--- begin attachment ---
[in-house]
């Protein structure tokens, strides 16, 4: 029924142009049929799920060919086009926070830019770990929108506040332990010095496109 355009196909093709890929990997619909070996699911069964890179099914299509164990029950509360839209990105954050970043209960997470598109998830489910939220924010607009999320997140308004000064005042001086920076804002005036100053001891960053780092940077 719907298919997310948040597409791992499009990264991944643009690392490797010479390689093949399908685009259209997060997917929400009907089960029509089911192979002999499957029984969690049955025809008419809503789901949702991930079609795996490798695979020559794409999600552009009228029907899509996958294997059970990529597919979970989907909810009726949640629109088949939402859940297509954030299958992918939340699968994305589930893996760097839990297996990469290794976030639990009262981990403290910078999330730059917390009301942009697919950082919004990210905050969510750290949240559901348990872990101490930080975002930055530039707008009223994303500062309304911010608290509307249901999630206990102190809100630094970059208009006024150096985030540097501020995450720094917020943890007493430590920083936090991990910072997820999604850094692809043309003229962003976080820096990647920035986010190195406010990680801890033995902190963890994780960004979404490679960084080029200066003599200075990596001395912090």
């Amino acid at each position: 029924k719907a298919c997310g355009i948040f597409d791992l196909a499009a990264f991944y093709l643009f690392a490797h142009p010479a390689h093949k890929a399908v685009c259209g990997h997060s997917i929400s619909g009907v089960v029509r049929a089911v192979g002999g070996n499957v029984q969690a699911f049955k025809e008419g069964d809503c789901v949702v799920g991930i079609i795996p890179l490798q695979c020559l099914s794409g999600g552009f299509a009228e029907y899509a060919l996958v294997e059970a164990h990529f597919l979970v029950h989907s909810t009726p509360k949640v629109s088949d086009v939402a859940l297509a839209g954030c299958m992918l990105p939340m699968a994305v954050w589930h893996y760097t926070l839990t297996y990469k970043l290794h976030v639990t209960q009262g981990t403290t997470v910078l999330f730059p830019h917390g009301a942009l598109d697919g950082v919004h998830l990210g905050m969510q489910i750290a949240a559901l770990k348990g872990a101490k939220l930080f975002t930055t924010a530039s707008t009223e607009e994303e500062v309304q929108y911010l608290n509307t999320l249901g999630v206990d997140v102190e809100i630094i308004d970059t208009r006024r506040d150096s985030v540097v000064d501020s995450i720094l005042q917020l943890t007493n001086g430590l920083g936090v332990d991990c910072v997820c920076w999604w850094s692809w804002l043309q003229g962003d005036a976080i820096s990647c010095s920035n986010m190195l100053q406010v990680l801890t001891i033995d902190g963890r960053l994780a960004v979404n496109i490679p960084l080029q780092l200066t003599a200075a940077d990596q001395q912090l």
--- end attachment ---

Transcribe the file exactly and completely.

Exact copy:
[in-house]
């Protein structure tokens, strides 16, 4: 029924142009049929799920060919086009926070830019770990929108506040332990010095496109 355009196909093709890929990997619909070996699911069964890179099914299509164990029950509360839209990105954050970043209960997470598109998830489910939220924010607009999320997140308004000064005042001086920076804002005036100053001891960053780092940077 719907298919997310948040597409791992499009990264991944643009690392490797010479390689093949399908685009259209997060997917929400009907089960029509089911192979002999499957029984969690049955025809008419809503789901949702991930079609795996490798695979020559794409999600552009009228029907899509996958294997059970990529597919979970989907909810009726949640629109088949939402859940297509954030299958992918939340699968994305589930893996760097839990297996990469290794976030639990009262981990403290910078999330730059917390009301942009697919950082919004990210905050969510750290949240559901348990872990101490930080975002930055530039707008009223994303500062309304911010608290509307249901999630206990102190809100630094970059208009006024150096985030540097501020995450720094917020943890007493430590920083936090991990910072997820999604850094692809043309003229962003976080820096990647920035986010190195406010990680801890033995902190963890994780960004979404490679960084080029200066003599200075990596001395912090």
């Amino acid at each position: 029924k719907a298919c997310g355009i948040f597409d791992l196909a499009a990264f991944y093709l643009f690392a490797h142009p010479a390689h093949k890929a399908v685009c259209g990997h997060s997917i929400s619909g009907v089960v029509r049929a089911v192979g002999g070996n499957v029984q969690a699911f049955k025809e008419g069964d809503c789901v949702v799920g991930i079609i795996p890179l490798q695979c020559l099914s794409g999600g552009f299509a009228e029907y899509a060919l996958v294997e059970a164990h990529f597919l979970v029950h989907s909810t009726p509360k949640v629109s088949d086009v939402a859940l297509a839209g954030c299958m992918l990105p939340m699968a994305v954050w589930h893996y760097t926070l839990t297996y990469k970043l290794h976030v639990t209960q009262g981990t403290t997470v910078l999330f730059p830019h917390g009301a942009l598109d697919g950082v919004h998830l990210g905050m969510q489910i750290a949240a559901l770990k348990g872990a101490k939220l930080f975002t930055t924010a530039s707008t009223e607009e994303e500062v309304q929108y911010l608290n509307t999320l249901g999630v206990d997140v102190e809100i630094i308004d970059t208009r006024r506040d150096s985030v540097v000064d501020s995450i720094l005042q917020l943890t007493n001086g430590l920083g936090v332990d991990c910072v997820c920076w999604w850094s692809w804002l043309q003229g962003d005036a976080i820096s990647c010095s920035n986010m190195l100053q406010v990680l801890t001891i033995d902190g963890r960053l994780a960004v979404n496109i490679p960084l080029q780092l200066t003599a200075a940077d990596q001395q912090l």